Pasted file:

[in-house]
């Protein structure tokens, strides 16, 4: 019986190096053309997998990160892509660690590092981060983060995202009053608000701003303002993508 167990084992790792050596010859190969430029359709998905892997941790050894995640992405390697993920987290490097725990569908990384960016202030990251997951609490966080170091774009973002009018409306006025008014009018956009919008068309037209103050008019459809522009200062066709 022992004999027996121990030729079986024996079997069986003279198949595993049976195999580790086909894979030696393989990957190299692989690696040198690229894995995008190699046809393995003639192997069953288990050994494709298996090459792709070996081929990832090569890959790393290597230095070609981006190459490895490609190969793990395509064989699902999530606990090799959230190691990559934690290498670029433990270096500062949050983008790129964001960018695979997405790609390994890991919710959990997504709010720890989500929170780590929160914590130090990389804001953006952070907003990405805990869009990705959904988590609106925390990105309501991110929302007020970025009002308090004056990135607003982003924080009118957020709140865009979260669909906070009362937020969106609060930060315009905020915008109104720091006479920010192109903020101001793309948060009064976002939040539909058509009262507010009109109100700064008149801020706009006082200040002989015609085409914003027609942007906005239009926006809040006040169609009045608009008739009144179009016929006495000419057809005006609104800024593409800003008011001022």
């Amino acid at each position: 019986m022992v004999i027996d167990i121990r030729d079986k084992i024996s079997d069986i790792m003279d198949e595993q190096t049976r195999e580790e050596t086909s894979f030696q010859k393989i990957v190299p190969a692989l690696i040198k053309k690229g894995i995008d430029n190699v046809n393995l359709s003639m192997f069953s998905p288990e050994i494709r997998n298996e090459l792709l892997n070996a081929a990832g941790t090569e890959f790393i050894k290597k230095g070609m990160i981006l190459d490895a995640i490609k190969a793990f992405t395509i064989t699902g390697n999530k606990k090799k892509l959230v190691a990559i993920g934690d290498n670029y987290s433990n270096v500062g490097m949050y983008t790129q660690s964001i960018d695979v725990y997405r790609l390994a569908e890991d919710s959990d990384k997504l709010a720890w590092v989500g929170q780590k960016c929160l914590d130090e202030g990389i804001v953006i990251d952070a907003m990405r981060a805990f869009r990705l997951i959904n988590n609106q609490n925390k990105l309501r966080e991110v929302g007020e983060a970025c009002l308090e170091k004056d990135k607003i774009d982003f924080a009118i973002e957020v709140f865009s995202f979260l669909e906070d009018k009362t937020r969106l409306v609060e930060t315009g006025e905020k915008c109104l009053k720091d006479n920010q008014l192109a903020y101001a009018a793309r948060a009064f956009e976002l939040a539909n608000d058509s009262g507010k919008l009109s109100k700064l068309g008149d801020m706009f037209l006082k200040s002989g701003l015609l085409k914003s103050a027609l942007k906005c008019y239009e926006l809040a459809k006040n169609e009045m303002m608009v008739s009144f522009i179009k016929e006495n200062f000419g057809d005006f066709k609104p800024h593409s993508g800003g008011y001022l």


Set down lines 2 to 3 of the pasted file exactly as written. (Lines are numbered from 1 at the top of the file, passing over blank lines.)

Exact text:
């Protein structure tokens, strides 16, 4: 019986190096053309997998990160892509660690590092981060983060995202009053608000701003303002993508 167990084992790792050596010859190969430029359709998905892997941790050894995640992405390697993920987290490097725990569908990384960016202030990251997951609490966080170091774009973002009018409306006025008014009018956009919008068309037209103050008019459809522009200062066709 022992004999027996121990030729079986024996079997069986003279198949595993049976195999580790086909894979030696393989990957190299692989690696040198690229894995995008190699046809393995003639192997069953288990050994494709298996090459792709070996081929990832090569890959790393290597230095070609981006190459490895490609190969793990395509064989699902999530606990090799959230190691990559934690290498670029433990270096500062949050983008790129964001960018695979997405790609390994890991919710959990997504709010720890989500929170780590929160914590130090990389804001953006952070907003990405805990869009990705959904988590609106925390990105309501991110929302007020970025009002308090004056990135607003982003924080009118957020709140865009979260669909906070009362937020969106609060930060315009905020915008109104720091006479920010192109903020101001793309948060009064976002939040539909058509009262507010009109109100700064008149801020706009006082200040002989015609085409914003027609942007906005239009926006809040006040169609009045608009008739009144179009016929006495000419057809005006609104800024593409800003008011001022």
């Amino acid at each position: 019986m022992v004999i027996d167990i121990r030729d079986k084992i024996s079997d069986i790792m003279d198949e595993q190096t049976r195999e580790e050596t086909s894979f030696q010859k393989i990957v190299p190969a692989l690696i040198k053309k690229g894995i995008d430029n190699v046809n393995l359709s003639m192997f069953s998905p288990e050994i494709r997998n298996e090459l792709l892997n070996a081929a990832g941790t090569e890959f790393i050894k290597k230095g070609m990160i981006l190459d490895a995640i490609k190969a793990f992405t395509i064989t699902g390697n999530k606990k090799k892509l959230v190691a990559i993920g934690d290498n670029y987290s433990n270096v500062g490097m949050y983008t790129q660690s964001i960018d695979v725990y997405r790609l390994a569908e890991d919710s959990d990384k997504l709010a720890w590092v989500g929170q780590k960016c929160l914590d130090e202030g990389i804001v953006i990251d952070a907003m990405r981060a805990f869009r990705l997951i959904n988590n609106q609490n925390k990105l309501r966080e991110v929302g007020e983060a970025c009002l308090e170091k004056d990135k607003i774009d982003f924080a009118i973002e957020v709140f865009s995202f979260l669909e906070d009018k009362t937020r969106l409306v609060e930060t315009g006025e905020k915008c109104l009053k720091d006479n920010q008014l192109a903020y101001a009018a793309r948060a009064f956009e976002l939040a539909n608000d058509s009262g507010k919008l009109s109100k700064l068309g008149d801020m706009f037209l006082k200040s002989g701003l015609l085409k914003s103050a027609l942007k906005c008019y239009e926006l809040a459809k006040n169609e009045m303002m608009v008739s009144f522009i179009k016929e006495n200062f000419g057809d005006f066709k609104p800024h593409s993508g800003g008011y001022l």